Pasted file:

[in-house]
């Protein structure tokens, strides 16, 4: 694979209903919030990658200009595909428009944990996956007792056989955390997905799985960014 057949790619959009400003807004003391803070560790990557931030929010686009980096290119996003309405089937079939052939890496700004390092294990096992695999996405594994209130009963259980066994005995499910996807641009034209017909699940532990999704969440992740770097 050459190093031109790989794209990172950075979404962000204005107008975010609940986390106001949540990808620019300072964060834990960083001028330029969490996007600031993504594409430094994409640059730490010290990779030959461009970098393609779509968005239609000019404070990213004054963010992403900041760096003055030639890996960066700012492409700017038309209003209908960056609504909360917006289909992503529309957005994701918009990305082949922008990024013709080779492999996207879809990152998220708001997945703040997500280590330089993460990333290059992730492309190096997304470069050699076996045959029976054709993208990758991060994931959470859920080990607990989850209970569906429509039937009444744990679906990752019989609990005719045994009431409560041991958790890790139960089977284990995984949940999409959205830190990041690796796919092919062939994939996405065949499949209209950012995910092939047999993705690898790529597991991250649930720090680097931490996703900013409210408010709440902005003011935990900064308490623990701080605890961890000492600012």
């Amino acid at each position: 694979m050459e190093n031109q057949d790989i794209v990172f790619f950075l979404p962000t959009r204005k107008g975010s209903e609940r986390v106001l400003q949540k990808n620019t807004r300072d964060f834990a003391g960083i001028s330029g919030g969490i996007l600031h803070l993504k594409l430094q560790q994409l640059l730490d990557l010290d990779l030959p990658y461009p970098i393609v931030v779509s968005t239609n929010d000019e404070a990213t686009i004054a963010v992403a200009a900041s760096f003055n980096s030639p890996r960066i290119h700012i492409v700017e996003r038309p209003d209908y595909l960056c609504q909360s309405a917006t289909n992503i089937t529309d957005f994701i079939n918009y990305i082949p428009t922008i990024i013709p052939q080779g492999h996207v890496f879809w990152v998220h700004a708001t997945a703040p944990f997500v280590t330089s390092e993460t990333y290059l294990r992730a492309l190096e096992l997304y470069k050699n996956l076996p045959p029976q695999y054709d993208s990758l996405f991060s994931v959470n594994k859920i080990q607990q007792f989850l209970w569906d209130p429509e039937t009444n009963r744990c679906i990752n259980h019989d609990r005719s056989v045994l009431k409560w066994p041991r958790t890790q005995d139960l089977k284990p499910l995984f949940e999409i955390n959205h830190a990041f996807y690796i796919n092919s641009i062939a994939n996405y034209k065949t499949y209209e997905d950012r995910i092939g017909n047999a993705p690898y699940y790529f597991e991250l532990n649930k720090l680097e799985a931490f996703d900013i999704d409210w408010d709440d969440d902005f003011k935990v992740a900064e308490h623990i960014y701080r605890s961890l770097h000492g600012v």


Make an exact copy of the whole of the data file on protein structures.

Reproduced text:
[in-house]
């Protein structure tokens, strides 16, 4: 694979209903919030990658200009595909428009944990996956007792056989955390997905799985960014 057949790619959009400003807004003391803070560790990557931030929010686009980096290119996003309405089937079939052939890496700004390092294990096992695999996405594994209130009963259980066994005995499910996807641009034209017909699940532990999704969440992740770097 050459190093031109790989794209990172950075979404962000204005107008975010609940986390106001949540990808620019300072964060834990960083001028330029969490996007600031993504594409430094994409640059730490010290990779030959461009970098393609779509968005239609000019404070990213004054963010992403900041760096003055030639890996960066700012492409700017038309209003209908960056609504909360917006289909992503529309957005994701918009990305082949922008990024013709080779492999996207879809990152998220708001997945703040997500280590330089993460990333290059992730492309190096997304470069050699076996045959029976054709993208990758991060994931959470859920080990607990989850209970569906429509039937009444744990679906990752019989609990005719045994009431409560041991958790890790139960089977284990995984949940999409959205830190990041690796796919092919062939994939996405065949499949209209950012995910092939047999993705690898790529597991991250649930720090680097931490996703900013409210408010709440902005003011935990900064308490623990701080605890961890000492600012």
């Amino acid at each position: 694979m050459e190093n031109q057949d790989i794209v990172f790619f950075l979404p962000t959009r204005k107008g975010s209903e609940r986390v106001l400003q949540k990808n620019t807004r300072d964060f834990a003391g960083i001028s330029g919030g969490i996007l600031h803070l993504k594409l430094q560790q994409l640059l730490d990557l010290d990779l030959p990658y461009p970098i393609v931030v779509s968005t239609n929010d000019e404070a990213t686009i004054a963010v992403a200009a900041s760096f003055n980096s030639p890996r960066i290119h700012i492409v700017e996003r038309p209003d209908y595909l960056c609504q909360s309405a917006t289909n992503i089937t529309d957005f994701i079939n918009y990305i082949p428009t922008i990024i013709p052939q080779g492999h996207v890496f879809w990152v998220h700004a708001t997945a703040p944990f997500v280590t330089s390092e993460t990333y290059l294990r992730a492309l190096e096992l997304y470069k050699n996956l076996p045959p029976q695999y054709d993208s990758l996405f991060s994931v959470n594994k859920i080990q607990q007792f989850l209970w569906d209130p429509e039937t009444n009963r744990c679906i990752n259980h019989d609990r005719s056989v045994l009431k409560w066994p041991r958790t890790q005995d139960l089977k284990p499910l995984f949940e999409i955390n959205h830190a990041f996807y690796i796919n092919s641009i062939a994939n996405y034209k065949t499949y209209e997905d950012r995910i092939g017909n047999a993705p690898y699940y790529f597991e991250l532990n649930k720090l680097e799985a931490f996703d900013i999704d409210w408010d709440d969440d902005f003011k935990v992740a900064e308490h623990i960014y701080r605890s961890l770097h000492g600012v």